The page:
May 1st was my last day as a vice president and distinguished engineer at Amazon Web Services, after five years and five months of rewarding fun. I quit in dismay at Amazon’s firing of whistleblowers who were making noise about warehouse employees’ possible exposure to COVID-19.
What with big-tech salaries and share vestings, this will probably cost me over a million (pre-tax) dollars, not to mention the best job I’ve ever had, working with awfully good people. So I’m pretty blue.
What happened? Last year, Amazonians on the tech side banded together as Amazon Employees for Climate Justice (AECJ), first coming to the world’s notice with an open letter promoting a shareholders’ resolution calling for dramatic action and leadership from Amazon on the global climate emergency. I was one of its 8,702 signatories.
While the resolution got a lot of votes, it didn’t pass. Four months later, 3,000 Amazon tech workers from around the world joined in the Global Climate Strike walkout. The day before the walkout, Amazon announced a large-scale plan aimed at making the company part of the climate-crisis solution. It’s not as though the activists were acknowledged by their employer for being forward-thinking; in fact, leaders were threatened with dismissal.
Fast-forward to the COVID-19 era. Stories surfaced of unrest in Amazon warehouses, workers raised alarms about being uninformed, unprotected, and frightened. Official statements claimed every possible safety precaution was being taken. Then a worker organizing for better safety conditions was fired, and brutally insensitive remarks appeared in leaked executive meeting notes, in which the focus was on defending Amazon “talking points”.
Warehouse workers reached out to AECJ for support. They responded by internally promoting a petition and organizing a video call for Thursday April 16, featuring warehouse workers from around the world, with guest activist Naomi Klein. Emily Cunningham and Maren Costa, two visible AECJ leaders, were fired on the spot that day. The justifications were laughable; it was clear to any reasonable observer that they were turfed for whistleblowing.
Management could have objected to the event, or demanded that outsiders be excluded, or that leadership be represented, or any number of other things; there was plenty of time. Instead, they just fired the activists.
Snap! At that point, I snapped. VPs shouldn’t go publicly rogue, so I escalated through the proper channels and by the book. I made many of the arguments appearing in this essay. I think I made them to the appropriate people.
That done, remaining an Amazon VP would have meant, in effect, signing off on actions I despised. So I resigned. The victims weren’t abstract entities but real people: Courtney Bowden, Gerald Bryson, Maren Costa, Emily Cunningham, Bashir Mohammed, and Chris Smalls. I am sure it’s a coincidence that every one of them is a Person of Color, a woman, or both: right?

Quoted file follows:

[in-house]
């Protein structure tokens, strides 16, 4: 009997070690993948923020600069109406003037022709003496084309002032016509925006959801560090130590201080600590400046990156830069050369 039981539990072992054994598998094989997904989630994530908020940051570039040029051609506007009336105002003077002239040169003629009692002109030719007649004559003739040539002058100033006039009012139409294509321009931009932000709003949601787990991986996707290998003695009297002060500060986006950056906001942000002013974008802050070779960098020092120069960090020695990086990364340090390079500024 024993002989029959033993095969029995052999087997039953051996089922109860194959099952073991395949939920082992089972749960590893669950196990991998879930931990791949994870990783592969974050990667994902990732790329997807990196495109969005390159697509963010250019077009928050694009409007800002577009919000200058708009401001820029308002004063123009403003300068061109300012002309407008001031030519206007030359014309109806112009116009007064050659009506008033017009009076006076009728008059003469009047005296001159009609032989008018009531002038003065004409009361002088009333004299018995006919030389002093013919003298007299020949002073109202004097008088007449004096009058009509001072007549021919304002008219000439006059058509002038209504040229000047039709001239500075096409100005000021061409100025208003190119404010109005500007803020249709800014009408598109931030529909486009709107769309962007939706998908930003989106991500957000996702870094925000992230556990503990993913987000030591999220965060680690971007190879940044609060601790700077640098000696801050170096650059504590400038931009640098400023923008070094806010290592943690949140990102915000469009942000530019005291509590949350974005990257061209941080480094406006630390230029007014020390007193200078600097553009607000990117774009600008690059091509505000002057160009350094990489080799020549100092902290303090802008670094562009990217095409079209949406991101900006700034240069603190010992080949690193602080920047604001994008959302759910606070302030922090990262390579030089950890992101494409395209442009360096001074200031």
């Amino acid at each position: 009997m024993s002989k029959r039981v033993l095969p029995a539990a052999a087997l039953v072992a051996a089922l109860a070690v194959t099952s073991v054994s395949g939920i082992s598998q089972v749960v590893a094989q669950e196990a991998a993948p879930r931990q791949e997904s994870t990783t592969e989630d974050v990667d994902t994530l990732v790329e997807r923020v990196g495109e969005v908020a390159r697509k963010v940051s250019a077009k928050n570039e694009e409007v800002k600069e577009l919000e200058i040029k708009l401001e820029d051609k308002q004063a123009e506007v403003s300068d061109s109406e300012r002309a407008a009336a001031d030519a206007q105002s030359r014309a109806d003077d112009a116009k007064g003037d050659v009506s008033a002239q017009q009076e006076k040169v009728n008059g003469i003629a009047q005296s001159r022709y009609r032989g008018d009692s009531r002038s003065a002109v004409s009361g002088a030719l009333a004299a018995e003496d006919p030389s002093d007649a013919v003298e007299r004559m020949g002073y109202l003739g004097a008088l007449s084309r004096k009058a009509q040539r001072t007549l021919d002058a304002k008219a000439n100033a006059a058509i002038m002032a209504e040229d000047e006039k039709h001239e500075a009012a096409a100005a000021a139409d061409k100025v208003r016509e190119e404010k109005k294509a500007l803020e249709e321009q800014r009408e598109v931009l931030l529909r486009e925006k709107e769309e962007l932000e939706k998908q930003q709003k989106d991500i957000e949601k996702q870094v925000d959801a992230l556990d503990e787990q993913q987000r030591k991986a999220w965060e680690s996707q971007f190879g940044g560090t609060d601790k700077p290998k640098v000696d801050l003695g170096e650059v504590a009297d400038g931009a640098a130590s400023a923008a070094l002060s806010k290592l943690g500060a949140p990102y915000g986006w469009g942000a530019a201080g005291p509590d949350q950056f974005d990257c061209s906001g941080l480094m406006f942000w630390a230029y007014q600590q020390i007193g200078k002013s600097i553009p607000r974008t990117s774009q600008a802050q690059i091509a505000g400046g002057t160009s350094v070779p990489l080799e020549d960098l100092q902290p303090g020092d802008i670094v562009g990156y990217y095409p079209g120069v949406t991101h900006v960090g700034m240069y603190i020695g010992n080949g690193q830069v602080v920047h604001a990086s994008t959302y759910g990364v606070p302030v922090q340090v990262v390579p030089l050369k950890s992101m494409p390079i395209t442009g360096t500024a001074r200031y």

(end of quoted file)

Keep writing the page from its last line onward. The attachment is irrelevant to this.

Bashir Mohamed said, “They fired me to make others scared.” Do you disagree? Here are some descriptive phrases to describe the activist-firing: “chickenshit,” “kill the messenger,” “designed to create a climate of fear.”
It’s a matter of fact that workers are saying they are at risk in the warehouses. I don’t think the media’s done a terribly good job of telling their stories. I went to the video chat that got Maren and Emily fired, and found listening to them moving.
On the other hand, Amazon’s messaging has been urgent that they are prioritizing this issue and putting massive efforts into warehouse safety. I actually believe this: I have heard detailed descriptions from people I trust of the intense work and huge investments.
But I believe the worker testimony too. And at the end of the day, the big problem isn’t the specifics of COVID-19 response. It’s that Amazon treats the humans in the warehouses as fungible units of pick-and-pack potential. Only that’s not just Amazon, it is how 21st-century capitalism is done.
Amazon is exceptionally well-managed and has demonstrated great skill at spotting opportunities and building repeatable processes for exploiting them. It has a corresponding lack of vision about the human costs of the relentless growth and accumulation of wealth and power. If we don’t like certain things Amazon is doing, we need to put legal guardrails in place to stop those things. We don’t need to invent anything new; a combination of antitrust and living-wage and worker-empowerment legislation, rigorously enforced, offers a clear path forward.
Don’t say it can’t be done, because France is doing it.
Firing whistleblowers isn’t just a side-effect of macroeconomic forces, nor is it intrinsic to the function of free markets. It’s evidence of a vein of toxicity running through the company culture. I choose neither to serve, nor drink that poison.
At the end of the day, it’s all about power balances. The warehouse workers are weak and getting weaker. So they’re going to get treated like crap, because of capitalism. Any plausible solution has to start with increasing their collective strength.
Tim Bray is a former vice president and distinguished engineer at Amazon Web Services this is the edited letter he wrote upon resigning from the company last week.